In retrospect I probably should have just started with 'FlySky' in the beginning of attempting R.C. rather than using R.C. cars for electronic parts.
Would have been much easier.
But, I also learned a lot in the process.
I'd make more progress on my 0-4-0 conversion if I didn't have a number of projects going on at once.
I have a building under construction to house the rotary dump, a stub switch, tumbleweeds that need to get glued down,
and the Salt Flats extension (construction temporarily on hold due to rain).
"Looks like you mighta been RIPPED ORRRF ! by about $0.32c !! "
As cheap as I am sometimes, I think I can handle the $0.32c
Maybe the difference is in the exchange rate?
Still, I think you've shown that BPRC can be inexpensive and pretty simple to do.
The forums show that more people are getting interested.
The Roundhouse Gang is having a swap meet at the Santa Fe station in San Bernardino Saturday (no affiliation),
so I get to do a little shopping for deals and materials for future builds.
Ya never know what you might find.
Nye, Inyo & Esmeralda Railroad
|Joined: ||Wed Nov 1st, 2017|
|Location: ||Ontario Canada|
|The knowledge gap that exists between BPRC newbies like myself
and some of the discussions that take place on this forum is quite wide.
I believe for instance, I know just enough about ESC boards mentioned in this topic, to be dangerous.
I assume that an ESC provides a modulated digital signal to increase or decrease the amount of current to the DC motor
(thus increasing and decreasing motor speed)
But it appears from Forum conversations that some Receivers don't come with an ESC built in.
I believe it was mentioned recently here on this Forum
that the varied requirements of different RC applications means that varied ESCs are necessary.
There are a lot of assumptions mentioned here.
I suppose that when a person gets better and better at the electronics of BPRC modelling,
they begin to mix and match the circuitry to better fit the "space available",
to "provide the most bang for the buck" and to "best fit the Radio Control situation.
If someone gets some free time, a short dissertation on how all these functions go together,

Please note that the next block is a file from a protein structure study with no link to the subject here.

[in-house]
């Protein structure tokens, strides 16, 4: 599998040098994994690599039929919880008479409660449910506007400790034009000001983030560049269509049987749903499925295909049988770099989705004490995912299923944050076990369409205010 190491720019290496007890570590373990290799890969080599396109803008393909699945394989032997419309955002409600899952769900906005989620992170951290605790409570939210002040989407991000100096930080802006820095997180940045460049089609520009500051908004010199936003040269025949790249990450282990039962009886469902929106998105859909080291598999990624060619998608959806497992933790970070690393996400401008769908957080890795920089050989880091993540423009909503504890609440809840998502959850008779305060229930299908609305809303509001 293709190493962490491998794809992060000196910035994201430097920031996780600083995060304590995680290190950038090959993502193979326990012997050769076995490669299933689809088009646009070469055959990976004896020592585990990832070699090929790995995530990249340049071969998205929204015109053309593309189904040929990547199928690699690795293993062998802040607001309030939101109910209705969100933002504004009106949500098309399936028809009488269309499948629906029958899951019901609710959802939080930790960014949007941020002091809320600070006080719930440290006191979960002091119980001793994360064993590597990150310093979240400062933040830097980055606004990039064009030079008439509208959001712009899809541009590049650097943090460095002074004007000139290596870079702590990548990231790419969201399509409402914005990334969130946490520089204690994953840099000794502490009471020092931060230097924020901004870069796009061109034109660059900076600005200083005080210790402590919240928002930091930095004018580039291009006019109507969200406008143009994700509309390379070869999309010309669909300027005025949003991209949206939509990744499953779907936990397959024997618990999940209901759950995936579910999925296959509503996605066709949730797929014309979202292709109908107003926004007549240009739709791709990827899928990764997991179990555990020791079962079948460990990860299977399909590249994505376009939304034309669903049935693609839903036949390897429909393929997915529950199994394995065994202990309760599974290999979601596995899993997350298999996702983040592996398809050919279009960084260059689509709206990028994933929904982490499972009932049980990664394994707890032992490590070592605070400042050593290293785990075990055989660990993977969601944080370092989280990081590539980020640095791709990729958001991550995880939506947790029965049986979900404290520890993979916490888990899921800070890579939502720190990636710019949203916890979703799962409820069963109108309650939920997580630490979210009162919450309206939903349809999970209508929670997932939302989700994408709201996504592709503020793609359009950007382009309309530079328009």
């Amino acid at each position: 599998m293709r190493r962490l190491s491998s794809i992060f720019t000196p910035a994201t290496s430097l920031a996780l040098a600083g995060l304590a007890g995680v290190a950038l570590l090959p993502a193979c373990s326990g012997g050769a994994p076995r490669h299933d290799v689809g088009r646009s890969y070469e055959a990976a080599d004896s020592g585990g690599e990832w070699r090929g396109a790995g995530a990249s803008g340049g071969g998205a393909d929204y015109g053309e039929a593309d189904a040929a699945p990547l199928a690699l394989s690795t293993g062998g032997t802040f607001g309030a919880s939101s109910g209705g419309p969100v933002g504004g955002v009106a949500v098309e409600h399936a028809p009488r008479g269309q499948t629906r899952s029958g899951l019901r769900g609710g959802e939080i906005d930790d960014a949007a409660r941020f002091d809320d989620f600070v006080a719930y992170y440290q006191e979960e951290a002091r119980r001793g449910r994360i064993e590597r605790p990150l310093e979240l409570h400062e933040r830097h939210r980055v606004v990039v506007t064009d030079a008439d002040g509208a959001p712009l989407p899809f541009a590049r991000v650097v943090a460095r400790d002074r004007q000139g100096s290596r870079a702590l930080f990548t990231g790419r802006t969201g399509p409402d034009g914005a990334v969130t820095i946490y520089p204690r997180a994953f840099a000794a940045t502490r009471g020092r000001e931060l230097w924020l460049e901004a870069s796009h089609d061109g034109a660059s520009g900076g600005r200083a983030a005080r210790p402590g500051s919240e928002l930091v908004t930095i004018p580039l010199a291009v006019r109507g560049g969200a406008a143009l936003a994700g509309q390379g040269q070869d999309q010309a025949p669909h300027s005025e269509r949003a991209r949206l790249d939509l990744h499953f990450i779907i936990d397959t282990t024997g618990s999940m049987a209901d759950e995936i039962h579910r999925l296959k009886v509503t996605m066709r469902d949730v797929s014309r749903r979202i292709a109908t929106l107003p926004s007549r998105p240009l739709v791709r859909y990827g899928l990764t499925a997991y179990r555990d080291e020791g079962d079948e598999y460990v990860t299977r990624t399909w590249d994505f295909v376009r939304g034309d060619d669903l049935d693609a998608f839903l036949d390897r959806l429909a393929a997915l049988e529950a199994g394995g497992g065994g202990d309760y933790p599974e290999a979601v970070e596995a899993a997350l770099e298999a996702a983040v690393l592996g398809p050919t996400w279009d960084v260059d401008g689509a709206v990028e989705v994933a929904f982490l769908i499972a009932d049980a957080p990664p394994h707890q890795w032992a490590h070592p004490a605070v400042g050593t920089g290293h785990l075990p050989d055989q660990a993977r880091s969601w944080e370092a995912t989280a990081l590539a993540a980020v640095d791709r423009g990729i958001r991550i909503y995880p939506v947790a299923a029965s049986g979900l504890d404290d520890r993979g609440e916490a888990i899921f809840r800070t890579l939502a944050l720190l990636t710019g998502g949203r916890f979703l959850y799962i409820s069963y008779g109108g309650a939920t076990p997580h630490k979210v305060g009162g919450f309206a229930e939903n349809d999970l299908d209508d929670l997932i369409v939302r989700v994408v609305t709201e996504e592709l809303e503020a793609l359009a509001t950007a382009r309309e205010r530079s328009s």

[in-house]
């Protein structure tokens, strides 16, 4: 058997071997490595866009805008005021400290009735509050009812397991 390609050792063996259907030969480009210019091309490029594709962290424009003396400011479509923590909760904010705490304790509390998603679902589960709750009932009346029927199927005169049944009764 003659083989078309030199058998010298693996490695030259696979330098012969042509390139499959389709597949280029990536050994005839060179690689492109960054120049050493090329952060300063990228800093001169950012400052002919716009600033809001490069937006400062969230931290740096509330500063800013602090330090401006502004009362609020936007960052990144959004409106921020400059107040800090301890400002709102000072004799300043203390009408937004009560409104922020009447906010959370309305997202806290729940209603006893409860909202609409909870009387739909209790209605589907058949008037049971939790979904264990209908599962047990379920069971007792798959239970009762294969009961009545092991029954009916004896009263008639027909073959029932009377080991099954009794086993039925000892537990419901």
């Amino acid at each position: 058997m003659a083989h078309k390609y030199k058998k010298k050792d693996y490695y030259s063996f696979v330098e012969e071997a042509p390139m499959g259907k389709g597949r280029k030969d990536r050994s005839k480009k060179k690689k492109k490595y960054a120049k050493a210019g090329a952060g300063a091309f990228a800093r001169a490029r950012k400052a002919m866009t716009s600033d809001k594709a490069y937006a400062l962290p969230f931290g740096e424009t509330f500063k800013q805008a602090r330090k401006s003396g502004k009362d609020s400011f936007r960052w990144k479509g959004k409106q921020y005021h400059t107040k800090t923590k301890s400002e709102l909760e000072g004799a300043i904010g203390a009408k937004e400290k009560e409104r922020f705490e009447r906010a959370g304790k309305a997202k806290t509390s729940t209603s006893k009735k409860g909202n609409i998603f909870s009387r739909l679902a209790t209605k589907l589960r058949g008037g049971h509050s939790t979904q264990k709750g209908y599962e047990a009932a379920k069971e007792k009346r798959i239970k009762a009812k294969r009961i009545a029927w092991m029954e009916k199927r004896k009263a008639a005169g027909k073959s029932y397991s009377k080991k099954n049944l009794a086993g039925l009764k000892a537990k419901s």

(just a fireside conversation about how things go together and of different ways to skin a cat)
will give the readers (especially myself) more background.
Discussing my recent advances in BPRC modelling with my brother-in-law
has often left him completely baffled at times because when we started he hadn't even heard of a LiPo battery.
So explaining what I'm doing has taken some time (we walk two miles together each morning)
and he always has me going back and re-explaining various tid-bits.
Point is, if anyone wants to describe in 500 words or less how BPRC works best for you,
it will probably be very helpful to me
and I know darn well it will be very helpful to those new modellers who come to this Forum for start-up information.
Dumb it down, don't immediately jump to brain surgery, Maybe make it a Children's Book.
Include anything and everything that comes to mind
from battery protection boards to voltage increasing boards to LiPo charging challenges.
Thanks as always,
When you come to a fork in the road - take it.... Yogi Berra
W C Greene
Maybe this link will explain something, it is the start of r/c on this (or any other) forum.
I hope it explains something you may want to know.
I am not a tekkie or 'lektrical egghead.
There's a bunch to read but as they say on X FILES "the truth is out there !"
It doesn't matter if you win or lose, its' how you rig the game.
|I would agree that the link takes you to the Woodie Greene post that outlines the beginning of BPRC in the smaller scales.
In Large Scale it has been common since the mid 1980's.
However, the BPRC used in Large Scale bears little resemblance to what is being developed for the smaller scales.
Most of the R/C for Large Scale is proprietary and is usually not compatible with any other brands of R/C.
Unlike smaller scales, Large Scale requires much higher voltages with Li-Ion 14.8v 4 cell packs common and 5 & 6 cell packs also used.
The use of LiPo batteries is very rare in the Large Scales.
Li-Ion batteries are nearly always fitted with built in PCB protection and balancing circuits which allow 2 x wire charging.